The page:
(c. 679—700)

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Abbess of Ely 679–c.700.

Daughter of King Anna of East Anglia, Sexburga married Erconbert, king of Kent, by whom she had two sons who succeeded their father as kings, and two daughters, Erkengota and Ermengild. While Sexburga was queen, she founded a nunnery at Minster-in-Sheppey, to which she retired as abbess after her husband's death in 664. In 679, on the death of her sister Etheldreda, foundress of Ely, Sexburga became abbess there in her place. In 695 she translated Etheldreda's body, still incorrupt, into an old Roman sarcophagus from Grantchester, which was brought to the church at Ely. Sexburga died on 6 July. In 1106 the relics of saints Etheldreda, Sexburga, Withburga, and Ermengild were again translated into new shrines at Ely, where they remained until the Reformation. Sexburga lay at the feet of Etheldreda, to her east. She is depicted with Etheldreda in a fine retable from Etheldreda's shrine, now at the Society of Antiquaries. London, and also figures in sculptured scenes of Etheldreda's life at Ely Cathedral. Feast: 6 July, translation, 17 October.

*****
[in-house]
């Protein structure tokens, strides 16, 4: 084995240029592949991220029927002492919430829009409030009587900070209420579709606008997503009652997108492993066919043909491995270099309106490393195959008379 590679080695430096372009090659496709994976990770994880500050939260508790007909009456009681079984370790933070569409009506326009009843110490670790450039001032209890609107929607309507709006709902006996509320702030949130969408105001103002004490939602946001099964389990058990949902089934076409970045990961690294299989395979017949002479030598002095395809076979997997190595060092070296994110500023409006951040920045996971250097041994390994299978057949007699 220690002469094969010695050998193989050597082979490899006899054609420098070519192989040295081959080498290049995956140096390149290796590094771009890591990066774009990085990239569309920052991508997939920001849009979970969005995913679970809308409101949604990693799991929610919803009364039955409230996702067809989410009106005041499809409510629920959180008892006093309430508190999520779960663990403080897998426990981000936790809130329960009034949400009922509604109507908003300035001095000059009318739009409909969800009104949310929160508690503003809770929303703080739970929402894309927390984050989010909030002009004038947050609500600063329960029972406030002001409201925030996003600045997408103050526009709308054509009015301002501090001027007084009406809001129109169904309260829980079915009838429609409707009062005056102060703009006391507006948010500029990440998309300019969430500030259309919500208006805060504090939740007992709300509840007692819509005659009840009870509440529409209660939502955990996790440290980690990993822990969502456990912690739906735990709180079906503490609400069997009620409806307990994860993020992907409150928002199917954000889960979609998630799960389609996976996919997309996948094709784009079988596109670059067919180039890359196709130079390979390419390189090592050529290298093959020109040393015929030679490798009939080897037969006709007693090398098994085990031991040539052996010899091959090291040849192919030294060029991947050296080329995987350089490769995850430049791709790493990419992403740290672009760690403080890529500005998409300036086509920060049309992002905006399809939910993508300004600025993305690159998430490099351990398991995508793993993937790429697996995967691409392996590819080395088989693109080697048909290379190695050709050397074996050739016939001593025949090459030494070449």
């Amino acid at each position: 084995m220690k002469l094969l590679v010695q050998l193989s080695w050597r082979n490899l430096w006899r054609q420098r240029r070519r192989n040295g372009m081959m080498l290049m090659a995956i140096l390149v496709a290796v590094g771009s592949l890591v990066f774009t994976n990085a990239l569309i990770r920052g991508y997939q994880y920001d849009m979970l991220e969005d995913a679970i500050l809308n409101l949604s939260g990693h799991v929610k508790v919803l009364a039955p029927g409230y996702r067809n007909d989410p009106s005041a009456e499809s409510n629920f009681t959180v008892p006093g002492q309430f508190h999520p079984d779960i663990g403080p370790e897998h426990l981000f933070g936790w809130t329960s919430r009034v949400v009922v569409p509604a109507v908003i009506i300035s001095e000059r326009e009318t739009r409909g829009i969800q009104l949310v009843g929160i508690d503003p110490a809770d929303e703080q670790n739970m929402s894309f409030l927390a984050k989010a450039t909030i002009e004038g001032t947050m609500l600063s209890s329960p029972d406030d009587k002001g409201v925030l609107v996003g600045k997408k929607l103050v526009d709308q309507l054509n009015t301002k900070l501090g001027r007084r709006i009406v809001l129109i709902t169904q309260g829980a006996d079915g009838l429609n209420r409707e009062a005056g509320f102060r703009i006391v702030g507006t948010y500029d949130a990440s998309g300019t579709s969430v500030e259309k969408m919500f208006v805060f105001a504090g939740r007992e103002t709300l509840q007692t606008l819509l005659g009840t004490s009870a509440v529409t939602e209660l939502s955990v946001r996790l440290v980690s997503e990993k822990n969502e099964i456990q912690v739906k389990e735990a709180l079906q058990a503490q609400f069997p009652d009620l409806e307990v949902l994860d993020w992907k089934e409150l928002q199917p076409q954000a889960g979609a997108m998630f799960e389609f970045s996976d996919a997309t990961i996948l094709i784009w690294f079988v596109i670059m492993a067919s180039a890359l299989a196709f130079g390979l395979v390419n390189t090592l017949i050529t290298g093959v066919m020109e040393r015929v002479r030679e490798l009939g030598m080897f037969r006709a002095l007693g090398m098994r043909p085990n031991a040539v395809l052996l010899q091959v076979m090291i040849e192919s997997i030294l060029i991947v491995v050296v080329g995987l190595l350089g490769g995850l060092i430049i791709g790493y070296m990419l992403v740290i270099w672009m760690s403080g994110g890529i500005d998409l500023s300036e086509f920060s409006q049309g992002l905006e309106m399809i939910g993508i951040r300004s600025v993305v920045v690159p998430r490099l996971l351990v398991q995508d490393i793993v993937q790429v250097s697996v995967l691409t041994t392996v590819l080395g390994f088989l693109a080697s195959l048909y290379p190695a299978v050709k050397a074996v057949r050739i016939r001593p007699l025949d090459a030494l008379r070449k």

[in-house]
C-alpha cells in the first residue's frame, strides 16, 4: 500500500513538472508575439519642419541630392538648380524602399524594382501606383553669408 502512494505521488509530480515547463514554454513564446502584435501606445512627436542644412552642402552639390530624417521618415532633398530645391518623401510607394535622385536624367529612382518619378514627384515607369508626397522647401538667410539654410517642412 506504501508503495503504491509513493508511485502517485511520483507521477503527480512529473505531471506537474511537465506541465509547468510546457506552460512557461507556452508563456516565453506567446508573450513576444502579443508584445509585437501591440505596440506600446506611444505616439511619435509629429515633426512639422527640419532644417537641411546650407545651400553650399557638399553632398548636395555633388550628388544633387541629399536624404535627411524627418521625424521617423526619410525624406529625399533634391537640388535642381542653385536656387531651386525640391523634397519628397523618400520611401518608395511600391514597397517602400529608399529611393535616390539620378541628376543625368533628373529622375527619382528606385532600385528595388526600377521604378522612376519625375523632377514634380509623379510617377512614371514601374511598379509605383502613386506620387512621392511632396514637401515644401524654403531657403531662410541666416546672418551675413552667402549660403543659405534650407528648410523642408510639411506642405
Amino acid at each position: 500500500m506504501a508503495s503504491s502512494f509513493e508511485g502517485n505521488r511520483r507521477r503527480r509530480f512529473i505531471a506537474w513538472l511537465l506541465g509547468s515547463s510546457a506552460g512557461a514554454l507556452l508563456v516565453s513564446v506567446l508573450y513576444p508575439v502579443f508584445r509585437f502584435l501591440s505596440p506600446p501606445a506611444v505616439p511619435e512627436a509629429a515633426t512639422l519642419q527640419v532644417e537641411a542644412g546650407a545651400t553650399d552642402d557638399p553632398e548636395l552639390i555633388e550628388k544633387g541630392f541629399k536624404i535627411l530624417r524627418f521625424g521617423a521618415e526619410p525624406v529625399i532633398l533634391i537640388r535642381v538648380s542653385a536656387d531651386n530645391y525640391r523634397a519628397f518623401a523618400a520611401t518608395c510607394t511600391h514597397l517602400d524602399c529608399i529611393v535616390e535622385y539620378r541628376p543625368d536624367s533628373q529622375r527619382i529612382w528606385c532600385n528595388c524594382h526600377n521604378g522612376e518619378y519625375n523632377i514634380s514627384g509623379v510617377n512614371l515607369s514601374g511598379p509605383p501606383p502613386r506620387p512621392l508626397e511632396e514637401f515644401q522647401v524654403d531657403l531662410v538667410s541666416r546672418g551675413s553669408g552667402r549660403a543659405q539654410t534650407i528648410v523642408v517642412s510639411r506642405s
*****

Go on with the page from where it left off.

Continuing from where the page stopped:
Bede, H.E., iii. 8; iv. 19–21;R.P.S.; E. O. Blake (ed.), Liber Eliensis (1962);J. Bentham, The History and Antiquities of the Conventual and Cathedral Church of Ely (1771), and W. Stevenson, Supplement to Bentham's History (1817).

Subjects: Christianity.

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